JULY 2, 2018 —In a first for any U.S. legislative body, the California State Senate on a 24-8 vote approved a resolution pressing the state's $11 billion film industry to R-rate almost all future movies with tobacco imagery.
The advisory legislation (SCR 143, Pan), which also recommends that the state's health department and AG's office ramp up efforts to keep youth-rated films smokefree, now heads to the State Assembly.
The resolution championed by Breathe California Sacramento Region is backed by the major health voluntaries (Heart, Lung, Stroke, Cancer), California physicians, and large California healthcare systems Dignity and Mercy, among others.
Only a week before the Senate victory, California Gov. Jerry Brown signed off on a five-year package of public subidies for the state's film/TV industry worth $1.65 billion. UCSF estimates that, since 2010, the state's taxpayers have handed nearly $360 million to California film producers to subsidize production of top-grossing movies with smoking.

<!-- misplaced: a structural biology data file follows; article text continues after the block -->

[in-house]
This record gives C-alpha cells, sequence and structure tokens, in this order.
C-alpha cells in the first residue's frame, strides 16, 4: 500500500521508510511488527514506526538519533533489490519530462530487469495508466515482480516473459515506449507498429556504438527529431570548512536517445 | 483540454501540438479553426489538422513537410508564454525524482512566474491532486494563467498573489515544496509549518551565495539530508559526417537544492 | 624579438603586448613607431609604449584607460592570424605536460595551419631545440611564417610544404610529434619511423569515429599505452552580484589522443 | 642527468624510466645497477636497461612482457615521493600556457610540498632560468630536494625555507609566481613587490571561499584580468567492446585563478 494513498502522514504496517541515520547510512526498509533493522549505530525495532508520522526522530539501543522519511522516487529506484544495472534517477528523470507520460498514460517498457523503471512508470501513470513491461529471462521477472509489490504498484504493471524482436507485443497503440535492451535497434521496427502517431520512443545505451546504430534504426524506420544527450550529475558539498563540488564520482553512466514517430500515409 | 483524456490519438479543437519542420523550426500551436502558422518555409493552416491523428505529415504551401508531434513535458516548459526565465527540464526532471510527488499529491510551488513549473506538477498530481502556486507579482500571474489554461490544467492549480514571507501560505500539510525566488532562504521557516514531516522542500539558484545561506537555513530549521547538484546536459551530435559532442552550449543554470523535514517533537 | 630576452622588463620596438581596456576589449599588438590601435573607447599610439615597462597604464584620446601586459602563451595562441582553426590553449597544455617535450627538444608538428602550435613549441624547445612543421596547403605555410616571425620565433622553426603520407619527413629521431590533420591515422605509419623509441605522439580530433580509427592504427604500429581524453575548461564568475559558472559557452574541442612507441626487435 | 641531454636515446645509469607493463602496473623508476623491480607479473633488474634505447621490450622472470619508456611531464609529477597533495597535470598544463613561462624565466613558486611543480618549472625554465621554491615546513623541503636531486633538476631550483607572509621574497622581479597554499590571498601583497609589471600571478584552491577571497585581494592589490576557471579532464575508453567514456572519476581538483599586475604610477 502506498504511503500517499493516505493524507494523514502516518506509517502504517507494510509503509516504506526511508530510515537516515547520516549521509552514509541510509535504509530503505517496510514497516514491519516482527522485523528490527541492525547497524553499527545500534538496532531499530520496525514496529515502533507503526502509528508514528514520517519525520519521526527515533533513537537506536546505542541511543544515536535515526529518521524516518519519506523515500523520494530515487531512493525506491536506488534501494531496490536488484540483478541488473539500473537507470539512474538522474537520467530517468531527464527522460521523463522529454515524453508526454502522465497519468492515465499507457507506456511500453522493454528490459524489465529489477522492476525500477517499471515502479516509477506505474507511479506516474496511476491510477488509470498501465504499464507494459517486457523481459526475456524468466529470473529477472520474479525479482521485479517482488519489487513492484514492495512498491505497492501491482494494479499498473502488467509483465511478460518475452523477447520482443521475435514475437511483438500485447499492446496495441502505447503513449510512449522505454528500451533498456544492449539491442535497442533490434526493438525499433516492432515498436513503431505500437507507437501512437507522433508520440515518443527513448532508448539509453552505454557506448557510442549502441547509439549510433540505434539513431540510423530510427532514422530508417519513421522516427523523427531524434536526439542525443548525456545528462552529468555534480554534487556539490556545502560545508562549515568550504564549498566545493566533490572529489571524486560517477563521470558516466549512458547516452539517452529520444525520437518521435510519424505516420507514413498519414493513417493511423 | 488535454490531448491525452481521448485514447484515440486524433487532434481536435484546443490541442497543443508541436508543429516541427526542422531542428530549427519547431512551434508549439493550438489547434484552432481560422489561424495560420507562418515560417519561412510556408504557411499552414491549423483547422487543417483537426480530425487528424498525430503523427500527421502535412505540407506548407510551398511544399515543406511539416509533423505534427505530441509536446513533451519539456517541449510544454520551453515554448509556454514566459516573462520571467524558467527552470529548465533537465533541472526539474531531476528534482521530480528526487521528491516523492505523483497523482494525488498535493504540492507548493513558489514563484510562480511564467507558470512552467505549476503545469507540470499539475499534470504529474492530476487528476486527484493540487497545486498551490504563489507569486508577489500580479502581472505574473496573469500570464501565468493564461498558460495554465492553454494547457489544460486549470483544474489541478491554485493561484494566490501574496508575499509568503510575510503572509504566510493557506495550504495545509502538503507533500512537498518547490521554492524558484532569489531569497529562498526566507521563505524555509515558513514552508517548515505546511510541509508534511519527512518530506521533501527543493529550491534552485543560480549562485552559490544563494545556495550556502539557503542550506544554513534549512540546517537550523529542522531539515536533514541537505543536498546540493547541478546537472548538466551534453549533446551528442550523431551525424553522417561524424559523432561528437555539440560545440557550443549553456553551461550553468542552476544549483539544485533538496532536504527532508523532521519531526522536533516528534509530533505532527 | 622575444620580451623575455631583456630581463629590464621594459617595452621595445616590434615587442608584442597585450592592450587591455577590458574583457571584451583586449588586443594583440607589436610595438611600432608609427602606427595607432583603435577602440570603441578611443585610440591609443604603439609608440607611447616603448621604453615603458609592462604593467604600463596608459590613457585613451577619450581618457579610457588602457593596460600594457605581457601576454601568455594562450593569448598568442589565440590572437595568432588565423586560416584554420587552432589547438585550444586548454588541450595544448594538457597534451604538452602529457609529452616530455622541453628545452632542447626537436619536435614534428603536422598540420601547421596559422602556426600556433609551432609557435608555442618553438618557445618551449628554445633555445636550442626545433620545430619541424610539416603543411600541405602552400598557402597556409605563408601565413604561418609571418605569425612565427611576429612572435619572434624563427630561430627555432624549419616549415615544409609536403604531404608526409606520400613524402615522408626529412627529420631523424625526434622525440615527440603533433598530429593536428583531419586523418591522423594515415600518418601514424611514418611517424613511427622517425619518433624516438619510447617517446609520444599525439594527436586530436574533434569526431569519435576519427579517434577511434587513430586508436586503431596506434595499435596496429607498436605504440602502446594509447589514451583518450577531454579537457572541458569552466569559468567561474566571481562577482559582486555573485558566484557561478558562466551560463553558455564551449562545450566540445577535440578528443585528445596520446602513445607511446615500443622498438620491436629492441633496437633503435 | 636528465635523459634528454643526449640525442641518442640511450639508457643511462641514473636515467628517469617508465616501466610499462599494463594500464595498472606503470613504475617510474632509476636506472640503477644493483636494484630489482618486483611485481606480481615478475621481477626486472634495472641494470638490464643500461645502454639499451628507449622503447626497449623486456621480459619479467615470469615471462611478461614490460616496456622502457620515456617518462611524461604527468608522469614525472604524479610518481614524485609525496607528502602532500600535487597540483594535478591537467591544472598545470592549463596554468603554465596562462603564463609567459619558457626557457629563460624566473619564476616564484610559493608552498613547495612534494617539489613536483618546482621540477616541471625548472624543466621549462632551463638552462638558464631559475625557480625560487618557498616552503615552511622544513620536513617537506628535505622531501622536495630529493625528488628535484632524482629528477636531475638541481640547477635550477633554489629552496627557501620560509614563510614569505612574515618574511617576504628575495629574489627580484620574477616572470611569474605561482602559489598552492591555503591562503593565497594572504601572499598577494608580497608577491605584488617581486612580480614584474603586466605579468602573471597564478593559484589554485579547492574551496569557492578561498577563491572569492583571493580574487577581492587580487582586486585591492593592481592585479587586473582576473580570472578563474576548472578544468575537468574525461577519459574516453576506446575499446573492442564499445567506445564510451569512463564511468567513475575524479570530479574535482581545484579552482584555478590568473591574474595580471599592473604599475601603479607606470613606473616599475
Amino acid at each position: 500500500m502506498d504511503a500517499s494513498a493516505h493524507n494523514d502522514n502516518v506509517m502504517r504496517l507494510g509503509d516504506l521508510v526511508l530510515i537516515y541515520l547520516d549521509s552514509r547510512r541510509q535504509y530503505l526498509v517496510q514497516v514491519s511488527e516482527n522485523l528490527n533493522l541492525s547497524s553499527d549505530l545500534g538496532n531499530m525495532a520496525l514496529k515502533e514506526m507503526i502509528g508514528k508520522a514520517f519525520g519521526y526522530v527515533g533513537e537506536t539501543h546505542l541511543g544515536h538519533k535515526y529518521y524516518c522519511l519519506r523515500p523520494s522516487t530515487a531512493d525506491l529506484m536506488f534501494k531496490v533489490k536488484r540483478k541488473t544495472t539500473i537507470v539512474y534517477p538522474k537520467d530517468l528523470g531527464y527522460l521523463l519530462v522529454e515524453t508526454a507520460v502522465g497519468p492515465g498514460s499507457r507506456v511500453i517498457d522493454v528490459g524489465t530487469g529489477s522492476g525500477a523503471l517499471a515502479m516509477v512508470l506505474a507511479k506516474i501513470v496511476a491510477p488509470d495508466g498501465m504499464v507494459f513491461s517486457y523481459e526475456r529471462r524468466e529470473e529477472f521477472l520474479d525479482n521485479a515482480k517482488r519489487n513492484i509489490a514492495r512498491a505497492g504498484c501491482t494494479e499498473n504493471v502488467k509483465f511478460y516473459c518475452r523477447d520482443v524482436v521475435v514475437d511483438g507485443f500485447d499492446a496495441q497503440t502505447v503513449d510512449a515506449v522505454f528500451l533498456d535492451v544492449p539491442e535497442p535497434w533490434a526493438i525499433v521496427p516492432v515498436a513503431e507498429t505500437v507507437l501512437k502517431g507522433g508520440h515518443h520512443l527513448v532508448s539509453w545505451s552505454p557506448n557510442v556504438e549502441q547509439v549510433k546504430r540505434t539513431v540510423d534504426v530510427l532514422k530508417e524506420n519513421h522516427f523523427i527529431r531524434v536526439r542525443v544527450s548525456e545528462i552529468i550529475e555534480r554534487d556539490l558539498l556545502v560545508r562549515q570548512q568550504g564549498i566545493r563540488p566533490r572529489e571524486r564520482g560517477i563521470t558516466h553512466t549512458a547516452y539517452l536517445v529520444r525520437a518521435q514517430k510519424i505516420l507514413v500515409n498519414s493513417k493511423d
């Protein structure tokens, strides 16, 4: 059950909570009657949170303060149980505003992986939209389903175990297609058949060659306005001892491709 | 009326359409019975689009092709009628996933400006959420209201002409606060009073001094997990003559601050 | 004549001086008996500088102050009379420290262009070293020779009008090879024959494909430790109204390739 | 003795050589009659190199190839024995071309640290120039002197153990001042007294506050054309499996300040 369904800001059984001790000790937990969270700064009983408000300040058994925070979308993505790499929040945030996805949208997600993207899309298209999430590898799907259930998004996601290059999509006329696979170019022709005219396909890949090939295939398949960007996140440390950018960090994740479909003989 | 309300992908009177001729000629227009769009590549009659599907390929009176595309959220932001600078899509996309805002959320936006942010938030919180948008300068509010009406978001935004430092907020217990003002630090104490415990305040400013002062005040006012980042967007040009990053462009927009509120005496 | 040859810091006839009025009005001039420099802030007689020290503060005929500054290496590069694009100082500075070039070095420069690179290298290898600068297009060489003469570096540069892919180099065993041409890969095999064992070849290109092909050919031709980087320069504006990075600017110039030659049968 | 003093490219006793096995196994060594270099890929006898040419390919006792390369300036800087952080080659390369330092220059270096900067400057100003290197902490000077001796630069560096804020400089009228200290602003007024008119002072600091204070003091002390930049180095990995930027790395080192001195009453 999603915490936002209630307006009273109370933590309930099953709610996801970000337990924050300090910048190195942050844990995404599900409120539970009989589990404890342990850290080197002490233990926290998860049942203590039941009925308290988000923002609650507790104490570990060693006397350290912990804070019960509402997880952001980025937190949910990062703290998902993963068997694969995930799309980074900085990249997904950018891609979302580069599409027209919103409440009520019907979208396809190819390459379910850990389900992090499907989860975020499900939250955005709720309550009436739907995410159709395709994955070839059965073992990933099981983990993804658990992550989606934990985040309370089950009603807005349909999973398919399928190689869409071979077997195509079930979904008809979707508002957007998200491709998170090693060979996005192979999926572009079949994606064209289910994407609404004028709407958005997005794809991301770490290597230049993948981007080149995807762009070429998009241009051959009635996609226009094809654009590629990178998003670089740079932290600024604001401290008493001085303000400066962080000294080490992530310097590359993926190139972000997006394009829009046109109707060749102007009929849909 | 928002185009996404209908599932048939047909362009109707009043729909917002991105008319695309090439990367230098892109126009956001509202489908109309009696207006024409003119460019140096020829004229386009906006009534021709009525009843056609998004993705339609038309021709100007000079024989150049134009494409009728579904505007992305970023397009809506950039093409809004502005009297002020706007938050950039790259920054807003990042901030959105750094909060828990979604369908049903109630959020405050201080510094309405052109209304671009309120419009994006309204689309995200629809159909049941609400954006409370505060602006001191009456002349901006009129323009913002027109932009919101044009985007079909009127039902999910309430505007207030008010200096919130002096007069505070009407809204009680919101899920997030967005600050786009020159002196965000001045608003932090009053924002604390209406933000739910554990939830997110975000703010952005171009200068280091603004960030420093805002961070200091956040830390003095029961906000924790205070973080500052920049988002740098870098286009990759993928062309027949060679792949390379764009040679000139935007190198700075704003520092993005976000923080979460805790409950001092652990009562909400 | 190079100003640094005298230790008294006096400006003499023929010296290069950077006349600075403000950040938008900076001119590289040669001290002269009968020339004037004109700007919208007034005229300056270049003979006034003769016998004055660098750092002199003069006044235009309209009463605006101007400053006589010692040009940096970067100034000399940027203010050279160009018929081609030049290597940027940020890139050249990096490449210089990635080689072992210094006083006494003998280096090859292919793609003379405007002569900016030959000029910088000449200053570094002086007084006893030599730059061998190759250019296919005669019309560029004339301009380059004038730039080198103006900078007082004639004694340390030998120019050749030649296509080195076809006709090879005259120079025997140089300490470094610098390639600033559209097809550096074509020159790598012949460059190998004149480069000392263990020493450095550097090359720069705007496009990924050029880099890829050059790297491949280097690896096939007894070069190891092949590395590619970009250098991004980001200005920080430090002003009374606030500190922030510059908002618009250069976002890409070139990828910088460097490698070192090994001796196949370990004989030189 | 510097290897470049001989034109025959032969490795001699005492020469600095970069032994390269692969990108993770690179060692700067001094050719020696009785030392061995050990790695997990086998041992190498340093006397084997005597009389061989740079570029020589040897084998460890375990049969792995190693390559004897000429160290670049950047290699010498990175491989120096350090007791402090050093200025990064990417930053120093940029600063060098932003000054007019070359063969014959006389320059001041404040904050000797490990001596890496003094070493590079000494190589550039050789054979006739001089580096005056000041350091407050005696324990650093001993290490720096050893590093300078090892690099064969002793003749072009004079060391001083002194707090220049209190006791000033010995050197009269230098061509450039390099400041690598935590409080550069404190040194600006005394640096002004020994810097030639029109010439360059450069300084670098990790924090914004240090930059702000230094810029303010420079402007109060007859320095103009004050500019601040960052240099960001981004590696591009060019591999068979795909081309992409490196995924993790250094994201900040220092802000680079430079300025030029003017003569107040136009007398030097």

The major studios' lobbyist, the Motion Picture Association of America, quietly opposed SCR 143 while the giant subsidy bill sat on the governor's desk. But its calculus may change in the Assembly, whose candidates have received at least $750,000 from the film industry since 2016, according to FollowTheMoney.org.
The resolution, grounded in world-class public health research, is a satisfying chance for policymakers to demonstrate independence from powerful industries and to show solidarity with California's families.
Based on CDC data, onscreen smoking alone will recruit more than 500,000 new young smokers in this generation of California kids. Of this group 160,000 will die from tobacco-induced diseases after $5.3 billion in medical costs.
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